MathTech: Subitizing and Sets of 10

Kate Fanelli

Kate Fanelli

by Kate Fanelli

As young children begin to develop early mathematics understanding, two critical skills must be addressed. One is subitizing, the ability to see quantities at a glance without counting. For example, when a die is rolled, most older children and adults can determine the number without having to count individual dots. The second skill is seeing quantities in terms of fives and tens, a skill which not only helps build computational strategies later on, but strengthens understanding of our base ten system through a strong sense of ten.

Subitizing is an important prerequisite to counting for young children, and is foundational to understanding part and whole, connecting number words to quantities, and visualizing and using mental images to strategize and solve problems.

The National Council of Teachers of Mathematics Illuminations website has two excellent games that provide students practice with subitizing, ten frames, and numerals.

ten frameTen Frame presents math activities that help students relate numbers to other numbers. which is helpful when thinking about different combinations of numbers. Ten Frame gives students experience with the “anchor” numbers 5 and 10, helps children see numbers in relationship to 5 and 10, and helps students understand ideas like “3 more than 5” or “2 less than 10”.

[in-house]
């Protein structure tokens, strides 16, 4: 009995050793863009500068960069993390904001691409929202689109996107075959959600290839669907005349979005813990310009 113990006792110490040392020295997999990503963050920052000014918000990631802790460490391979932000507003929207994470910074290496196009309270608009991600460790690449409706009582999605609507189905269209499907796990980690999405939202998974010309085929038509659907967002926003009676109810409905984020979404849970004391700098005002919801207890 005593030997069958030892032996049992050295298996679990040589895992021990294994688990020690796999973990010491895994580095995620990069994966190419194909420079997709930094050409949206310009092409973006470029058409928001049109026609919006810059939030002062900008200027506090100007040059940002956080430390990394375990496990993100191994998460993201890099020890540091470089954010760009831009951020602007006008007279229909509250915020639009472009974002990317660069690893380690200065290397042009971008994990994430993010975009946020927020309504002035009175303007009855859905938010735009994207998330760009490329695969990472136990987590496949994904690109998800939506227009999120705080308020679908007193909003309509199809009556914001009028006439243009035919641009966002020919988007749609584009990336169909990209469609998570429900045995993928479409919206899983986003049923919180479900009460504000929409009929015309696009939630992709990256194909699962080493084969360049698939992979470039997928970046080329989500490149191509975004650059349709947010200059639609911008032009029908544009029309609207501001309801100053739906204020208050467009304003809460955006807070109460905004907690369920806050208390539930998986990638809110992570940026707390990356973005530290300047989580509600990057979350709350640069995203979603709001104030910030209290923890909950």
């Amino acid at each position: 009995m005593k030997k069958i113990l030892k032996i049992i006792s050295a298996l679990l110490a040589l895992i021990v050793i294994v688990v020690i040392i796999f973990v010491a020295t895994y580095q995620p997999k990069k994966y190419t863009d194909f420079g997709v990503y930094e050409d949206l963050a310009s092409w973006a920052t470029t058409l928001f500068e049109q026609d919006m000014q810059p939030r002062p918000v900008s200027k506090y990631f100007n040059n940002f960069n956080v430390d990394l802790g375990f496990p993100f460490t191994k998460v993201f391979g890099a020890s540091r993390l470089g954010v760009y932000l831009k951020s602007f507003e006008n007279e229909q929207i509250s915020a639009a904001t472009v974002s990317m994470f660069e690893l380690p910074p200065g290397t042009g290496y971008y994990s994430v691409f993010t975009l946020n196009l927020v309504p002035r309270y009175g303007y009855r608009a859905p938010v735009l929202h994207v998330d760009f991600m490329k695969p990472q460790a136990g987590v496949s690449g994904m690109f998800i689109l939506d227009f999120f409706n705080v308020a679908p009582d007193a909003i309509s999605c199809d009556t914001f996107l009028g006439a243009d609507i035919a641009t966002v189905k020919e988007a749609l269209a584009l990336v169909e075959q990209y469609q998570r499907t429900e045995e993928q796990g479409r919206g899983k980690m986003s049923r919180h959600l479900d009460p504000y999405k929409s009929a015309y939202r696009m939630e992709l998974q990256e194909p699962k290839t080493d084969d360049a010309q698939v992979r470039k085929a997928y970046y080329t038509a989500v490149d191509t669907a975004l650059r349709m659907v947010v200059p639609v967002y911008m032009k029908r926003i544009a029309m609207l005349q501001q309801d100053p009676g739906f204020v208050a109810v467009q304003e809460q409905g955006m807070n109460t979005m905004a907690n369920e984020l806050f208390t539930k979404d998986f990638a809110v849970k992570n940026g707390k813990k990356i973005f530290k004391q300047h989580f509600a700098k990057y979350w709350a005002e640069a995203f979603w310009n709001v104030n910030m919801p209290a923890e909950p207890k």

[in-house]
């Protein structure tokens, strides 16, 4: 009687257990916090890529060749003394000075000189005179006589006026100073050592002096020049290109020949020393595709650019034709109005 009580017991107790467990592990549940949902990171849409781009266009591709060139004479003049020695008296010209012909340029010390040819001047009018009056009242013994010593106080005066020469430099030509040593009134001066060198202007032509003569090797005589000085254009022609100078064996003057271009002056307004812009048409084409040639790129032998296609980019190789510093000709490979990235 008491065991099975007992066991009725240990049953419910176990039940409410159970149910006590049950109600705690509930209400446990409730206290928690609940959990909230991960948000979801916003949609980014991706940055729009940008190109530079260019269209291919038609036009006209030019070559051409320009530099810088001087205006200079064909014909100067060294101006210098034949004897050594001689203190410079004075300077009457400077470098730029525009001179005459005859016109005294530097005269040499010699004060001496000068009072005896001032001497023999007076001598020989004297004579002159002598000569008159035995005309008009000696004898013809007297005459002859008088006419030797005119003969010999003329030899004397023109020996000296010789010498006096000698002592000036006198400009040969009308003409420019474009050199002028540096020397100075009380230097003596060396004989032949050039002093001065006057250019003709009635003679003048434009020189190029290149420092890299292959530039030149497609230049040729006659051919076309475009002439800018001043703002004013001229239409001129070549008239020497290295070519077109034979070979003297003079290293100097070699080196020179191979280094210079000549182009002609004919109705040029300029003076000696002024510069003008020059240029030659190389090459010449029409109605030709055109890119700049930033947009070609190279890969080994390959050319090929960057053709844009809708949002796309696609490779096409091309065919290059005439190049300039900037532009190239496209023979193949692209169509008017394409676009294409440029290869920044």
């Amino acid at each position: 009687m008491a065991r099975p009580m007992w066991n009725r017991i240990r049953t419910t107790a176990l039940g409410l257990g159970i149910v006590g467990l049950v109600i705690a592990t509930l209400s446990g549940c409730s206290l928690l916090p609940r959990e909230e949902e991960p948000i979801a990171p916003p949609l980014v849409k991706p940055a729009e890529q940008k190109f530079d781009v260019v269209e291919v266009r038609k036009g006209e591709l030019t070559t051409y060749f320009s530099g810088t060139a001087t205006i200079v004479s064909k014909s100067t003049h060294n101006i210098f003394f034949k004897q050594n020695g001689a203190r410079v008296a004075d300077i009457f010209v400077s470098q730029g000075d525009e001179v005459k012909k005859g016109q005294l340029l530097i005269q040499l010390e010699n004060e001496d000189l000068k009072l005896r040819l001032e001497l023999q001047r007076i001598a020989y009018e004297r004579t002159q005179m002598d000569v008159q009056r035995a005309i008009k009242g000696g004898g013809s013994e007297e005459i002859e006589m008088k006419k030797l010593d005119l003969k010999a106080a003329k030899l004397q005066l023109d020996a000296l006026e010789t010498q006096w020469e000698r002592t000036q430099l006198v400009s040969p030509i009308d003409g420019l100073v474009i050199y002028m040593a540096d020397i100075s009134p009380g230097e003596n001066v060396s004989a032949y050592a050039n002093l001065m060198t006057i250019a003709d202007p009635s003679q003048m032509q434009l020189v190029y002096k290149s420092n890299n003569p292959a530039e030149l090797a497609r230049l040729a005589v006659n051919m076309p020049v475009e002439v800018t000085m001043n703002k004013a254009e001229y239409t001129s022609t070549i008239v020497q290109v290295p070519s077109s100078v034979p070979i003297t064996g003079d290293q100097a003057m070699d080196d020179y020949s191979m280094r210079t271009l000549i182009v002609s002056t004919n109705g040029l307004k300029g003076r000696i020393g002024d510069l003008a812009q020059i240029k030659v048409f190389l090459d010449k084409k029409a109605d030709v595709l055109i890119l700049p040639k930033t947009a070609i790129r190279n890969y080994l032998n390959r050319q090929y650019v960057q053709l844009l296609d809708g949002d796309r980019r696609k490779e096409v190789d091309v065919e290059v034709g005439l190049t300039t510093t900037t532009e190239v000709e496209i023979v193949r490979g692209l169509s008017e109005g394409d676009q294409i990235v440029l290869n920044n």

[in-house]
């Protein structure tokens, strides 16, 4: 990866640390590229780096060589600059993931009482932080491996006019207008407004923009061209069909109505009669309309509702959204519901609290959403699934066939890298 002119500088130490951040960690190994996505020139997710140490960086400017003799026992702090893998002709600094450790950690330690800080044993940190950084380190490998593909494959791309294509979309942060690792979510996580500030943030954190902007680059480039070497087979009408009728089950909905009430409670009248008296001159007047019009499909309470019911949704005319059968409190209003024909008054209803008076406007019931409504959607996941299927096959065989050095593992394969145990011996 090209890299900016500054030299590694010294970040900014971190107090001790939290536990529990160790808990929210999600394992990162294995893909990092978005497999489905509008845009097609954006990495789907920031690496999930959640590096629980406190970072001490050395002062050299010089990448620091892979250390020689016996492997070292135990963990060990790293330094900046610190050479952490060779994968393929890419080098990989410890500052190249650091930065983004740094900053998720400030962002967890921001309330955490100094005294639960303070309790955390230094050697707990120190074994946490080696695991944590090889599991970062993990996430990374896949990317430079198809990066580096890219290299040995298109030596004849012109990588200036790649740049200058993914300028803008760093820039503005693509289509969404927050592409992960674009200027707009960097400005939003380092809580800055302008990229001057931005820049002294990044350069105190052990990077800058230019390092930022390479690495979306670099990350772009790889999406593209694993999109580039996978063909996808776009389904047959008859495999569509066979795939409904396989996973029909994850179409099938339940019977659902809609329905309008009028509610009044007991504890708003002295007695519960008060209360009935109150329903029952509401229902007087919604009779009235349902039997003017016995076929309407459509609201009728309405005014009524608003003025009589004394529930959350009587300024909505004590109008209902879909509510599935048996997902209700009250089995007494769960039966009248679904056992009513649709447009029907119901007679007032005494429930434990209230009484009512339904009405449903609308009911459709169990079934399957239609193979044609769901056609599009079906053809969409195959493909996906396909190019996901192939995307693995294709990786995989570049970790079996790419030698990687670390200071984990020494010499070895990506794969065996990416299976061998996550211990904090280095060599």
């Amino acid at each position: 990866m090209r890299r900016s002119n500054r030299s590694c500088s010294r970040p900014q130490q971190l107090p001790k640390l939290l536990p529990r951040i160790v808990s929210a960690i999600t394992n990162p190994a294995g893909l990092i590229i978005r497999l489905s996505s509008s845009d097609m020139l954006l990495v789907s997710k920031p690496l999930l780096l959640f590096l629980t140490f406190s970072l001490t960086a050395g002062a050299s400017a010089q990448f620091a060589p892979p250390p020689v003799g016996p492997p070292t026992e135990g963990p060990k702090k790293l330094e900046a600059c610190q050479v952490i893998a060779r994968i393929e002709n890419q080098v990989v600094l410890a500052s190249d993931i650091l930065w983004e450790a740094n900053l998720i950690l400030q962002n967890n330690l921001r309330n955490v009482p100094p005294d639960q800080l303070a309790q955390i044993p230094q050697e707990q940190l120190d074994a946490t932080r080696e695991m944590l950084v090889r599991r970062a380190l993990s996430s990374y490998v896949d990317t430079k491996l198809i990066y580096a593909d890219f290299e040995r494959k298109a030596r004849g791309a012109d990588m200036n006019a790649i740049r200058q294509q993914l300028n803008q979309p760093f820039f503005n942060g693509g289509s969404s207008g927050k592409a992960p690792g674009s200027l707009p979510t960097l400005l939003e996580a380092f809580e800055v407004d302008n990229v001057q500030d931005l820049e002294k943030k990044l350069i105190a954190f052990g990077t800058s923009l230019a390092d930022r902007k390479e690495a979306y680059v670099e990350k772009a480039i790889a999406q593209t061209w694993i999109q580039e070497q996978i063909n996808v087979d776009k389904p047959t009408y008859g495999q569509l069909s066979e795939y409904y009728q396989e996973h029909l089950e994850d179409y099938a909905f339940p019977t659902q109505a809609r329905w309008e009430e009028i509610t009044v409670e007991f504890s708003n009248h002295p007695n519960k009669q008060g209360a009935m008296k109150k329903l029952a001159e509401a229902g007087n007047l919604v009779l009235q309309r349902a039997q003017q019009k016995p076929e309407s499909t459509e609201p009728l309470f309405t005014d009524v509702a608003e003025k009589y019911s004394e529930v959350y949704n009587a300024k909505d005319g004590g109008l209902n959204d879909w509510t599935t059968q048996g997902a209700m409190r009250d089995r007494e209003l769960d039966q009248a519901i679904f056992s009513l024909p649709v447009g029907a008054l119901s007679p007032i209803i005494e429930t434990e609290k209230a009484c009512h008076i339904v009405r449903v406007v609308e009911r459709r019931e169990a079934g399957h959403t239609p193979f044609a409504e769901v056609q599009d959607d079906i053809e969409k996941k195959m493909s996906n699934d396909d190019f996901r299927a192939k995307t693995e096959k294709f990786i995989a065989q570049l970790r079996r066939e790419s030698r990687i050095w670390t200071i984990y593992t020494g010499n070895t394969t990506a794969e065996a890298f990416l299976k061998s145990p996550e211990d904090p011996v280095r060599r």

Ten Frame includes four games to practice with ten frames. In “How Many?” students identify the number of chips on a ten frame. In “Build” students build a number using a ten frame. In “Fill” students add the number of additional chips that are needed to fill the frame. And, in “Add” students use ten frames to model addition.

Concentration uses the classic matching game to provide children practice matching numeral, dot pattern, and ten frame representations of numbers. Students may play the traditional way, where all choices are covered, or use a modified version where choices are covered by translucent shades. Other matching games are also included.

Kate Fanelli is the math accessibility specialist for Michigan’s Integrated Mathematics Initiative (Mi)2, a state of Michigan initiative that promotes and supports high quality mathematics education for ALL students. Follow (Mi)2 on Facebook ( or on Twitter (MI2_Math). Contact Kate at


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